Peer recovery coaching, unlike therapy, draws from the coach’s personal experiences. A PRSS can use their own story to build trust, encourage the client, and to act as a role model for the client. They assist in developing and monitoring recovery plans, helping to navigate the substance use disorder/ mental health systems, holding the client accountable for their actions, promoting self-determination and personal responsibility, modeling effective coping strategies, developing community support, teaching and practicing new skills, teaching, supporting and coaching the client on effective communication with doctors and therapists, among other things. A PRSS promotes self-efficacy and helps their peers in recovery to take control of their lives and find meaning, purpose and connections. They provide informational, emotional and intentional support to help clients achieve their personal recovery goals.

    “Research has shown that peer support facilitates recovery and reduces health care costs. Peers also provide assistance that promotes a sense of belonging within the community. The ability to contribute to and enjoy one’s community is key to recovery and well-being.” [1]

    SAMHSA: Peer Support and Social Inclusion>

    SAMHSA: What Are Peer Recovery Support Services?>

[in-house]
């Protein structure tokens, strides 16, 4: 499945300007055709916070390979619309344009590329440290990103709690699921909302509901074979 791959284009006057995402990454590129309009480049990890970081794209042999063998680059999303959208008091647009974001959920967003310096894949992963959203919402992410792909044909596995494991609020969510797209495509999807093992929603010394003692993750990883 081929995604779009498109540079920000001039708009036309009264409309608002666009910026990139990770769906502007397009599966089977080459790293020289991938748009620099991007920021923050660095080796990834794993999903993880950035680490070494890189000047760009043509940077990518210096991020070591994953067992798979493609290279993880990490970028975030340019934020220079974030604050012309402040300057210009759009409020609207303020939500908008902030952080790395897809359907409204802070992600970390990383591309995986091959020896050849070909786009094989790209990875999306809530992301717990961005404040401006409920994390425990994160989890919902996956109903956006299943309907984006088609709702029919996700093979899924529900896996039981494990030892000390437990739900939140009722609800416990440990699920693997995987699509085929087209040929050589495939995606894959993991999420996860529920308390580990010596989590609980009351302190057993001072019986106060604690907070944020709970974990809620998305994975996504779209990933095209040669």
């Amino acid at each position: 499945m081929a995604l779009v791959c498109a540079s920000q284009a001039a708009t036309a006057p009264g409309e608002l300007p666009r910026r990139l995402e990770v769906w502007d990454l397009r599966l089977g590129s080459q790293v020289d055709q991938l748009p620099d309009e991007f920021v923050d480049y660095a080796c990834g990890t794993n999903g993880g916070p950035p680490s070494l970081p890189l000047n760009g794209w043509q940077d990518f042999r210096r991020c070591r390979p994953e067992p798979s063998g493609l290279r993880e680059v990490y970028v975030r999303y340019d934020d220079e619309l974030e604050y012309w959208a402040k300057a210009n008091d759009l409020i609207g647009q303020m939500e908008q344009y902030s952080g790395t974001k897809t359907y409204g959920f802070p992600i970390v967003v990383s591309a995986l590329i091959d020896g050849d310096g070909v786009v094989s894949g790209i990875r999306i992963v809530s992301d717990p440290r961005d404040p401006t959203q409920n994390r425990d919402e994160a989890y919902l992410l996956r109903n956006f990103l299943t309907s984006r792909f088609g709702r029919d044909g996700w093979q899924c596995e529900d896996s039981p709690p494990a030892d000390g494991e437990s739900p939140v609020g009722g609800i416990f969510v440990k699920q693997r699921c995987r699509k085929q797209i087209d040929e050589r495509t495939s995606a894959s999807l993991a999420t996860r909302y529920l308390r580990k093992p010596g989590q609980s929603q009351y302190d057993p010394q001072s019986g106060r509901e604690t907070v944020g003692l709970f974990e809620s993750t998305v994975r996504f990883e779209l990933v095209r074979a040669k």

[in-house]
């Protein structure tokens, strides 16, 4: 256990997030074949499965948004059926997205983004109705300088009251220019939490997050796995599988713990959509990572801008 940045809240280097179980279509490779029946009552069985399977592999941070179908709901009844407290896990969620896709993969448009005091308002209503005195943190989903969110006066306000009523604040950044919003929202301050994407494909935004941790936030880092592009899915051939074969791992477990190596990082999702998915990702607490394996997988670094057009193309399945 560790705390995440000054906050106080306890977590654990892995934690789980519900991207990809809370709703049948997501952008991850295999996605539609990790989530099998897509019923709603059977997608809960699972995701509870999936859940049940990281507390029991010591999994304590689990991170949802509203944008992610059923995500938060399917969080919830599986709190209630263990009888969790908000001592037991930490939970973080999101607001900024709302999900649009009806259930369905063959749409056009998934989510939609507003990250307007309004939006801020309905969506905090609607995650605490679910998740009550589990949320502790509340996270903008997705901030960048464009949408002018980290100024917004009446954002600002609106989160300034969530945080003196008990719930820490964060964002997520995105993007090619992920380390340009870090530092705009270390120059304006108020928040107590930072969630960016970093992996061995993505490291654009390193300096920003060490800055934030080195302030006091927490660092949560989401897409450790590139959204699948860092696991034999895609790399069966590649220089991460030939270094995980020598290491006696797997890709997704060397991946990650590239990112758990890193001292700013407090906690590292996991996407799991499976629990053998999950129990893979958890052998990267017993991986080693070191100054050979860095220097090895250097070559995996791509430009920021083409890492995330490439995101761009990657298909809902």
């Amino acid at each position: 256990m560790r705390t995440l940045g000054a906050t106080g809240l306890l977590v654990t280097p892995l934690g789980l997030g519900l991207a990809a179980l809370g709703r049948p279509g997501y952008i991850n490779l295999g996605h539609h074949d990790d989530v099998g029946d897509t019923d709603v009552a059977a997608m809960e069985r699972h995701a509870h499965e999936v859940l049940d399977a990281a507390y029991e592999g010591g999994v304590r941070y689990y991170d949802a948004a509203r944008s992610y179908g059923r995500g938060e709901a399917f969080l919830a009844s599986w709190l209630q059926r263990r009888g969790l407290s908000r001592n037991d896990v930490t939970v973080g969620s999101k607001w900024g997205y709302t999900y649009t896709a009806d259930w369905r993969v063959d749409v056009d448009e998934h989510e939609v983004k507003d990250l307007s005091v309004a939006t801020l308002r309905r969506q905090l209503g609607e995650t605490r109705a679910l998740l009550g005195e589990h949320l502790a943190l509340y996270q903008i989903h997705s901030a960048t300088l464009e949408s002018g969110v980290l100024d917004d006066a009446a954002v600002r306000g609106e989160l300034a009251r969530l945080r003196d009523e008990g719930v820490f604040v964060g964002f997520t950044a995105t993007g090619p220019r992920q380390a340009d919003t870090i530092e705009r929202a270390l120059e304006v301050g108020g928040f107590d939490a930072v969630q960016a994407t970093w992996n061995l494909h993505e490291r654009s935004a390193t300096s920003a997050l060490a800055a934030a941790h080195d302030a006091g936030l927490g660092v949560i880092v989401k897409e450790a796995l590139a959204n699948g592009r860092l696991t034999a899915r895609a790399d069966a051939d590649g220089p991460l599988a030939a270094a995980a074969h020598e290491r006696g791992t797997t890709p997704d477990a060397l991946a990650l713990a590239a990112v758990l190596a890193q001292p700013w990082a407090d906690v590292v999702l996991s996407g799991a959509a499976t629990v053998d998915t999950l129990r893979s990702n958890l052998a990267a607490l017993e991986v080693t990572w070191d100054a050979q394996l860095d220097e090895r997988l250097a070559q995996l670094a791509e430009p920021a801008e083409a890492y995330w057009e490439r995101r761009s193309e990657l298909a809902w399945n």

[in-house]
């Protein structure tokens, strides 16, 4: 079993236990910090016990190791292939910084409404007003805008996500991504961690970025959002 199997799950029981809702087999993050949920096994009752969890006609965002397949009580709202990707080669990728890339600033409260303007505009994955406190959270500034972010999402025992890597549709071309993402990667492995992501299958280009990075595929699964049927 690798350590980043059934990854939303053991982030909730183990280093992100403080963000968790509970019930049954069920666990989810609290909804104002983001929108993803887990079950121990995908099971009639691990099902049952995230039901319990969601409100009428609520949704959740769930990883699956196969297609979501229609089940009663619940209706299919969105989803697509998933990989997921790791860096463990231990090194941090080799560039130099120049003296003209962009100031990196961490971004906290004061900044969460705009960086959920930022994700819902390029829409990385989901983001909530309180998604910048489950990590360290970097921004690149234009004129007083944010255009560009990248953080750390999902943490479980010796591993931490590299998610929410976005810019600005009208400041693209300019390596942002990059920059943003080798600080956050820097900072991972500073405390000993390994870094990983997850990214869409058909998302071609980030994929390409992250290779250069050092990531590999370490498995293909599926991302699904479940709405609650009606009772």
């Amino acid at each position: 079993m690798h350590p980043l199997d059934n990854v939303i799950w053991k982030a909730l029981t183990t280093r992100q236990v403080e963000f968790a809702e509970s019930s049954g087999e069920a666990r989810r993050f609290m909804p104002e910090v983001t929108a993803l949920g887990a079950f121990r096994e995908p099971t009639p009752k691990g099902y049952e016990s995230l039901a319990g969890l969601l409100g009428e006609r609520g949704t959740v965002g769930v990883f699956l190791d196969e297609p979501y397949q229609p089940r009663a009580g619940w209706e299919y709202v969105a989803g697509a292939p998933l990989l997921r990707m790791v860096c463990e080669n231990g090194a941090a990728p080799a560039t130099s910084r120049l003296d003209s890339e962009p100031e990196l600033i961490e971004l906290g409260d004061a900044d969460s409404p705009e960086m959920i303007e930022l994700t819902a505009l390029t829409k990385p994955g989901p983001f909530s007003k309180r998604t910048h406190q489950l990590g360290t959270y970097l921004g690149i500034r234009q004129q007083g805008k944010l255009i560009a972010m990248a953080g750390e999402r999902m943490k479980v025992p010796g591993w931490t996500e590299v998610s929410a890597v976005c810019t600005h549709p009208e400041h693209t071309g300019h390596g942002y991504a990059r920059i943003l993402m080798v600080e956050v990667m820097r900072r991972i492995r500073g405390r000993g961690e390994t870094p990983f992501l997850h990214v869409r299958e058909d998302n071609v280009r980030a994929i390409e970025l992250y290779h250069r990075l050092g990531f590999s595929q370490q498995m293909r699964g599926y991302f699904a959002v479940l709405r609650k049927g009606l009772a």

The Council on Accreditation of Peer Recovery Support Services (CAPRSS)>


    For some, it is helpful to spend time in a community of peers in a sober living community after intensive treatment. This transitional period of supportive care can help reinforce new habits developed during treatment, and deepen the commitment to sobriety as a new way of life.

    Sober living communities offer:

    • An environment free from drugs or alcohol
    • Peer support from other members of the community, often including house meetings or other group support activities
    • An affordable place to live for those who are seeking employment after treatment
    • A sense of participation and responsibility fostered via house curfews, chores, house meetings, contribution of rent, and/or being employed in the community

    Sober communities are intended as a bridge between residential treatment and regular life; they are less structured than inpatient care but provide a sense of safety to those who still feel new to sobriety and need support before facing the pressures of normal life.

    Some of the best resources for finding a sober living home are treatment facilities, 12-Step groups, or medical and mental health professionals. Some tips on how to find and choose a sober living home include:

    • Find a home that is centrally located to meeting, counseling, or therapy session locations.
    • Be sure that all rules are understood and attainable.
    • Try to find a home that has a range of people in recovery, such as a selection of people who have been abstinent for longer than 30 days, 60 days, or 90 days.
    • Listen to or seek out personal referrals from people who have lived, or are living, in the sober living home to decide if it is the right fit for you.

    Sober living homes may or may not be accredited or licensed through a state, local, or national agency. The National Alliance for Recovery Residences (NARR) sets national standards that affiliate agencies can use to certify sober living homes and that individuals can use to find a sober living home with a high standard of care.  [1]

    Oxford House offers self-run sober communities nationwide>

    National Alliance for Recovery Residences>